Renewing Our Faith on the Road to Mayberry

By: Kendall Wingrove

The scene is instantly recognized by million of television viewers. A man and a boy, fishing poles
in hand, make their way down the road. A familiar theme song is whistling in the background.

Thus begins The Andy Griffith Show, a television classic that debuted 40 years ago this month. A
ratings hit during its initial run, the program continues to attract audiences who enjoy the folksy
comedy and well-written scripts.

That's only part of the story. People come to Mayberry four decades later because they also
treasure the inhabitants of this fictional place. While laughing along with the antics of these
flawed but charming characters, some remember the close-knit nature of small town America.
Younger viewers, raised in the harsh realities of our modern existence, are charmed by the
simplicity of quiet summer evenings on yesteryear's front porches.

The program teaches timeless lessons of love, morality and trust. It's easy to see why many
pastors and Bible study leaders are using the show to illustrate their points. Lesson plans are
available through several avenues, including a Web site,

At center stage of the show is Sheriff Andy Taylor, who watches over the small North Carolina
community. In addition to enforcing laws and arresting criminals, the sheriff also guards the
citizenry from everyday travails. His philosophy comes from Matthew 19:19: "love thy neighbor as

Andy is kind to all, including Otis the town drunk, Floyd the gossiping barber and Gomer Pyle,
the naive gas station attendant. He even remains compassionate to Barney Fife, the clumsy
deputy who is full of bluster and riddled with insecurity. Andy accepts Barney's frailties, and he
bolsters his partner whenever setbacks arise.

As he guides the townsfolk, widower Andy also raises his youngster, Opie, with the help of the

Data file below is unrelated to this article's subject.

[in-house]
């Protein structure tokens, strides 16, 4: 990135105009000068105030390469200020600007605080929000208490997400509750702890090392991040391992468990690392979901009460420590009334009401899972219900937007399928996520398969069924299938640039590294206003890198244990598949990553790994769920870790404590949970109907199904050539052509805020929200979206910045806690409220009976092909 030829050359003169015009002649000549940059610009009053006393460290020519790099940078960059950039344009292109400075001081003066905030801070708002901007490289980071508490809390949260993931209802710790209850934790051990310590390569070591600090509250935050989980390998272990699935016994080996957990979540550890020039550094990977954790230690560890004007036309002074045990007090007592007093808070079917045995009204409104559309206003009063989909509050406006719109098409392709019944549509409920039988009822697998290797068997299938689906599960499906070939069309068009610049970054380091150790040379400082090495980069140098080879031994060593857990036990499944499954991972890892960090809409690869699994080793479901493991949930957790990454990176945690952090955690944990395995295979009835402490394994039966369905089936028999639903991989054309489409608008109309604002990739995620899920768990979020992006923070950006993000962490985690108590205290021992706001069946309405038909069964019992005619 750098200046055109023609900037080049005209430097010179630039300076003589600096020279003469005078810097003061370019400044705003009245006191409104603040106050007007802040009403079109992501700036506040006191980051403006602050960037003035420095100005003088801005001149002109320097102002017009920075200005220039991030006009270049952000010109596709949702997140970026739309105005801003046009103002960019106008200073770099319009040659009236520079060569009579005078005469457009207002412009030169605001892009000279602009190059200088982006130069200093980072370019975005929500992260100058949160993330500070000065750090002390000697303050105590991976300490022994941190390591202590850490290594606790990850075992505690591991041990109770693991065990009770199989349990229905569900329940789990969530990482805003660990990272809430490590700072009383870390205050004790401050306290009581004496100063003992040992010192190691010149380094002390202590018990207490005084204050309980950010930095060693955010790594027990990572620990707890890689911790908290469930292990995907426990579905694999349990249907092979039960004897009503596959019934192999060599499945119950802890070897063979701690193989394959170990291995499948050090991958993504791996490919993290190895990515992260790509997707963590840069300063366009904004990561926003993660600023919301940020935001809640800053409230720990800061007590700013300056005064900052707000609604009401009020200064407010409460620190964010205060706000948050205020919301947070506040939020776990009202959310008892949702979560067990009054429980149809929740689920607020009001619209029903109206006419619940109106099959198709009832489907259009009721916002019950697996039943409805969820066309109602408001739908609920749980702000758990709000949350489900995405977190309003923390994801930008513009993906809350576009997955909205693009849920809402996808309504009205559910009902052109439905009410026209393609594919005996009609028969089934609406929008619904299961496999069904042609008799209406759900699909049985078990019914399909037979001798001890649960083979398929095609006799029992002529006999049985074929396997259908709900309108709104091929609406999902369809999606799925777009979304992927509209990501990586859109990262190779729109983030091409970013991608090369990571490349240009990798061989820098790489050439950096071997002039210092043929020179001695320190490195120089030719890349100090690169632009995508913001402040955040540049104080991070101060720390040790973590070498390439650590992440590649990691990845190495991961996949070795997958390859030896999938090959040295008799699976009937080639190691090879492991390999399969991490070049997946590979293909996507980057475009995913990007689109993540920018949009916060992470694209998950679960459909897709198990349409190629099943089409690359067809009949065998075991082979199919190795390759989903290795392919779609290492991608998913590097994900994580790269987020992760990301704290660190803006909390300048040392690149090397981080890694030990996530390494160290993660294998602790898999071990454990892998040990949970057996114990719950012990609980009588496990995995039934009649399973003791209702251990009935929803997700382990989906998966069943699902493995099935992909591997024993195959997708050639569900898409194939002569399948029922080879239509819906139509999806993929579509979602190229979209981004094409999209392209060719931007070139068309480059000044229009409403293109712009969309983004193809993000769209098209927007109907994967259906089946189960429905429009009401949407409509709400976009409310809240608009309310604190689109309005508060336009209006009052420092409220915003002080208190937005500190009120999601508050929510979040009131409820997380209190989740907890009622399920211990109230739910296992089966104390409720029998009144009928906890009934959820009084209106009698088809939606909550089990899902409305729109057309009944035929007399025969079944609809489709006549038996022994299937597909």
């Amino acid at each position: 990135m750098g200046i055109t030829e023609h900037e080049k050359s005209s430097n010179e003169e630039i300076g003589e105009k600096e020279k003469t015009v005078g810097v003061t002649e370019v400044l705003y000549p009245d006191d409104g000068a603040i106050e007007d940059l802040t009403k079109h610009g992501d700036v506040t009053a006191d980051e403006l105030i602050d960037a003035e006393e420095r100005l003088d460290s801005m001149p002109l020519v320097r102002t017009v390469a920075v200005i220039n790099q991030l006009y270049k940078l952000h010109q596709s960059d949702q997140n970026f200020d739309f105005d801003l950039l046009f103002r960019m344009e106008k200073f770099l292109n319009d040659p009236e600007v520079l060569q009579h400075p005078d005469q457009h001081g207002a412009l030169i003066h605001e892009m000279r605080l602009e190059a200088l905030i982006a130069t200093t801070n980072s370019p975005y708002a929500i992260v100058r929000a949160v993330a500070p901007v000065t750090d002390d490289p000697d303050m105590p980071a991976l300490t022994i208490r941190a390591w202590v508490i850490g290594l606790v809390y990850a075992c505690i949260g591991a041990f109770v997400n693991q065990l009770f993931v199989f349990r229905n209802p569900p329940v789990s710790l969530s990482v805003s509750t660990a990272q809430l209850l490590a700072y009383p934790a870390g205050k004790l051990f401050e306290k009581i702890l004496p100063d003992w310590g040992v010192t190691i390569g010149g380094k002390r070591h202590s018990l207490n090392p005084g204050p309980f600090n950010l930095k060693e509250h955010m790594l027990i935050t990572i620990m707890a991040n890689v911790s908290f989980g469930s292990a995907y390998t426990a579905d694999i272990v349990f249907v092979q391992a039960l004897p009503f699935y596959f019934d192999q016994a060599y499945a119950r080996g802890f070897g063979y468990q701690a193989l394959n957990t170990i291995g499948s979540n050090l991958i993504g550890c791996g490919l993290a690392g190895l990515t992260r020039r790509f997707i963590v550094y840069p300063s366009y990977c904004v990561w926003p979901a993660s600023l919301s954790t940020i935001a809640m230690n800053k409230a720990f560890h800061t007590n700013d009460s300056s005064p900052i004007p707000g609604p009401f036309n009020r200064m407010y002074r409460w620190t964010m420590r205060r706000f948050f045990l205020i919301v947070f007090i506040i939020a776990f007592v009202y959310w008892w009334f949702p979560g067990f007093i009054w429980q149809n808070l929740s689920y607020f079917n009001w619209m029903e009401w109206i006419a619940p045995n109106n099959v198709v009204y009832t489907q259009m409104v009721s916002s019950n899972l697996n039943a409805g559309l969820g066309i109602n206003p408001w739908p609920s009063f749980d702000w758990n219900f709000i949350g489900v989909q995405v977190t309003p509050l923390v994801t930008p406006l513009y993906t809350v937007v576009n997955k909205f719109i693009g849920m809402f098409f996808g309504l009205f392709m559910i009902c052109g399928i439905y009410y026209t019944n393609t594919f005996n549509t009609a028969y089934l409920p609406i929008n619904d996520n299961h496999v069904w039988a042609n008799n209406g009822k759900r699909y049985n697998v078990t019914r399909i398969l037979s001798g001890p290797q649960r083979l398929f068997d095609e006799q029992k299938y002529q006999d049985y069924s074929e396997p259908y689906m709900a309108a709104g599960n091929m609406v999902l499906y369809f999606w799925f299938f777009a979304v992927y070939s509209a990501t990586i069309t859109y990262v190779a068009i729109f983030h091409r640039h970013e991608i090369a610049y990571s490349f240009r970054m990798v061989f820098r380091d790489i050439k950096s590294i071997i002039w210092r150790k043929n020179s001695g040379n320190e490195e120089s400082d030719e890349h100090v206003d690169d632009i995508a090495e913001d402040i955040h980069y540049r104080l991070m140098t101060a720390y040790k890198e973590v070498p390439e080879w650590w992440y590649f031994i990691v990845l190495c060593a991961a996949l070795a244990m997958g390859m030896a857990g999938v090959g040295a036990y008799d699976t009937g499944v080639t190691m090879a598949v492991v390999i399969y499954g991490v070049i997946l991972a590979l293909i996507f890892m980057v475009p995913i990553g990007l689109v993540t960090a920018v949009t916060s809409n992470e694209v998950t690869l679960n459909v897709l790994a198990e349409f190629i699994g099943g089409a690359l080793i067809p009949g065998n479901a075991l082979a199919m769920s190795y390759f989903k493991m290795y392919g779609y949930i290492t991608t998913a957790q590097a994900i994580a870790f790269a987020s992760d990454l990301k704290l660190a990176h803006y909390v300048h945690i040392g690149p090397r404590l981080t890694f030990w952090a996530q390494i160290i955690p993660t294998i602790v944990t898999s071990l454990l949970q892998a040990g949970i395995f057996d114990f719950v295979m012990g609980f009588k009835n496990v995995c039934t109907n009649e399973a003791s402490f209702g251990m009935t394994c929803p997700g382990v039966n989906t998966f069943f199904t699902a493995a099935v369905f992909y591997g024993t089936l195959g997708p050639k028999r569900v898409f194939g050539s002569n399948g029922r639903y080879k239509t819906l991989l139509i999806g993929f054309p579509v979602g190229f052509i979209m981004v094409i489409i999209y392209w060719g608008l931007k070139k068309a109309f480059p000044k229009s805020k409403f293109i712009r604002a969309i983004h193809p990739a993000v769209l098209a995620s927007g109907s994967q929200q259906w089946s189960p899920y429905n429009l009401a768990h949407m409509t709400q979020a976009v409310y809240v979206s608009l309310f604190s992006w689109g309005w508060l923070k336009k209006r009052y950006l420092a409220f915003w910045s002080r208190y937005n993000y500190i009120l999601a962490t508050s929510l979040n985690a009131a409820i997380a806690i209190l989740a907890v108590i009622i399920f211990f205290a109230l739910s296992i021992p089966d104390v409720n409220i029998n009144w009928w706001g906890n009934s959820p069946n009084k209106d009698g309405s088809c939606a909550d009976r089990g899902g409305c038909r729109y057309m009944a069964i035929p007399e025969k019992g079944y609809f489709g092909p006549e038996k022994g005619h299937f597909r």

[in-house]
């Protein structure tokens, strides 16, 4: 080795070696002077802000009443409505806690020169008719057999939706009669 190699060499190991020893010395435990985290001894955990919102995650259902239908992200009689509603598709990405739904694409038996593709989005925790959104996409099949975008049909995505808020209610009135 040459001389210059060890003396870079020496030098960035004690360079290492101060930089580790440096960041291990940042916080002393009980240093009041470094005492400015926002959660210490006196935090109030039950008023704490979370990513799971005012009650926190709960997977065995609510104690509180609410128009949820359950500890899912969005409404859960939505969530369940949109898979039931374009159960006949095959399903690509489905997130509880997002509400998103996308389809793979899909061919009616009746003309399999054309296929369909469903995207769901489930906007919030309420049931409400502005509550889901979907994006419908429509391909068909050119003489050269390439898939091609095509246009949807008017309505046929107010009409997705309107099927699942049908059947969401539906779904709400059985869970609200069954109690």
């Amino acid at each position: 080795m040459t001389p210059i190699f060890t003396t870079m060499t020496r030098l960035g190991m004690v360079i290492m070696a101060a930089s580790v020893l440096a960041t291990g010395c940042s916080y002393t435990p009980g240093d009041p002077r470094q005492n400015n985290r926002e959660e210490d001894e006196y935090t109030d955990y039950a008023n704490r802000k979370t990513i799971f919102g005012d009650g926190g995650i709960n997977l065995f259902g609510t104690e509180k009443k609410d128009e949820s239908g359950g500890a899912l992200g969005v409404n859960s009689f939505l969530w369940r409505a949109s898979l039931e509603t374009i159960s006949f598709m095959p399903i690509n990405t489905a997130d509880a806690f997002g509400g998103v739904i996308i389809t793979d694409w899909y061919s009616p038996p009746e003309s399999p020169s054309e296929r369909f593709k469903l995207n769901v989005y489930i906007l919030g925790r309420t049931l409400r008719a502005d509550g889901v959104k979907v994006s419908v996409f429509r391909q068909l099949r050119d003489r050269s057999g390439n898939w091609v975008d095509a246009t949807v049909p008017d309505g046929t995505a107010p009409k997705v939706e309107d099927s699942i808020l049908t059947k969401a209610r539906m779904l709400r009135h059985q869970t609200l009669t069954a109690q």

beloved Aunt Bee. The warm relationship shared by family members, especially between father
and son, is the heart of the show. While Andy is far from perfect, several memorable episodes
capture his loving and generous spirit. The plots bring laughter and tears.

"The Pickle Story" is hilarious. Despite good intentions, Aunt Bee makes some of the worst
"kerosene cucumbers" in the history of canning. Andy and Barney concoct a secret scheme to
make them quickly disappear while sparing her feelings. Because the boys seem to love the
pickles so much, Bee makes another batch--twice as big as the original!

Andy's selfless devotion to Aunt Bee is captured brilliantly in "The Bed Jacket." As Bee's
birthday approaches, she drops hints about a lacy jacket sitting in a nearby store window. By the
time Andy realizes what Bee really wants, Mayor Stoner has already procured the outfit for his

Knowing the mayor covets Andy's favorite fishing pole, the sheriff trades it to Stoner for the
jacket. The reward is worth the sacrifice. Andy beams as a jubilant Aunt Bee unwraps her prized

Several memorable programs chronicle how Andy teaches values to his son. My favorite example
is "Opie the Birdman." In this touching episode, Opie accidentally kills a mother bird while
playing carelessly with his slingshot. After being reprimanded by his father, Opie makes
restitution. He decides to care for the three babies since it is his fault their mother will never

The birds thrive under the loving care of a boy who also lost his mother. Soon it's time for them to
leave the confines of captivity and human protection. Just like any parent, Opie has trouble letting
go, but knows it must be done. After successfully setting them free, Opie says, "The cage sure
looks awful empty, don't it, Pa?" Andy replies: "Yes, son, it does. But don't the trees seem nice
and full."

The episode speaks volumes about Biblical truths: the cost of disobedience, the importance of
accepting responsibility for our actions, the fruits of parental guidance, and the free will of each

Most modern network shows are as empty as Opie's old bird cage. I'll take reruns from Mayberry
any day. It's true that Andy Taylor flew away from the airwaves long ago. But whenever his
smiling face reappears on television, don't our screens seem nice and full?

Copyright: Kendall Wingrove

Originally published by The Amy Foundation (
P.O. Box 16091
Lansing, MI 48901